The Inefficiency of Government Intervention in the Context of the 2013 Farm Bill

The Inefficiency of Government Intervention in the Context of the 2013 Farm Bill

Artur Sak

Policy Director, Turning Point USA

Abstract: This paper addresses the issues of poverty and falling prices in the farm industry within the context of the Austrian economic framework. I argue that falling prices are due to technological progress as well as oversaturation of the industry and that manipulating them by the means of the 2013 Farm Bill creates distortions that reverberate through the economy and affect the least fortunate.  The solution to the problem is not intervention but elimination of both farm subsidies and benefits for the poor.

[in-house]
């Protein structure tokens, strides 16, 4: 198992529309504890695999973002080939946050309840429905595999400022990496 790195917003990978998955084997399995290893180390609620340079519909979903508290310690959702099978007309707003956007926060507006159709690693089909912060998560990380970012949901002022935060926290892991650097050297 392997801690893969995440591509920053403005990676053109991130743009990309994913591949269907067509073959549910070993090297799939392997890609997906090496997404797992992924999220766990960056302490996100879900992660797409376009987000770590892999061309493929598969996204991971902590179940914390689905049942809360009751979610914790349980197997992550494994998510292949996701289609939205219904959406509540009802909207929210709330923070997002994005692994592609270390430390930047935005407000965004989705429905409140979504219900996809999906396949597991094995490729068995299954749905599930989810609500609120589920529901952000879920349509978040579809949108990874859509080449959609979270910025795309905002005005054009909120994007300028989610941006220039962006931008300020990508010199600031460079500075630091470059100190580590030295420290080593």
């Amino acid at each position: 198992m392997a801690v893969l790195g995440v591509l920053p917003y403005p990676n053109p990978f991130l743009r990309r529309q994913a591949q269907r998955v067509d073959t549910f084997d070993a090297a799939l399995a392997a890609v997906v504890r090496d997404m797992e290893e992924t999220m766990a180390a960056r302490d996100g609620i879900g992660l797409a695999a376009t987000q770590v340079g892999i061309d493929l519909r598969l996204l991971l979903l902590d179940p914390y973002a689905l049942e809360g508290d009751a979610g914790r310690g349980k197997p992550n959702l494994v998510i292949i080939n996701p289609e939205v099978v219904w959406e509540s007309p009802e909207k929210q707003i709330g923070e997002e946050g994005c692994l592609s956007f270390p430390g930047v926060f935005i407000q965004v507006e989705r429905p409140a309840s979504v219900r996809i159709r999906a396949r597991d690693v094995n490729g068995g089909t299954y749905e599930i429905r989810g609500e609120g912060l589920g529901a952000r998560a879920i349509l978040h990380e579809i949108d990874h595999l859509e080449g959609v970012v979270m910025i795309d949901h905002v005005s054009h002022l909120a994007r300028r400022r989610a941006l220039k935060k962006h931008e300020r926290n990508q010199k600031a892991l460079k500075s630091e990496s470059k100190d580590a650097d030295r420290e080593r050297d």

Since the time of the Great Depression the government has played an increasingly active role in the economy. While it is true that present intervention is not as intense as the historically high periods of war socialism(that is the central planning, rationing, and heavy manipulation of the economy that occurred during World War I and World War II), the State has accumulated a myriad of laws, rules, and regulations over the years, and as a result is becoming ever more present in our lives. To this day, some industries remain heavily controlled by government, one of which is the United States farm industry; over the years it has also become more apparent that government does not belong there.  The sheer amount of distortions within the economy that result from the government’s intervention in this industry should make it clear that government should separate from agriculture. In the following paragraphs I will analyze the history of government intervention in the farm industry and specifically focus on why it intervened in the first place. The majority of this paper however, shall be devoted to analyzing the 2013 farm bill (farm subsidies and SNAP) within the context of the Austrian economic framework.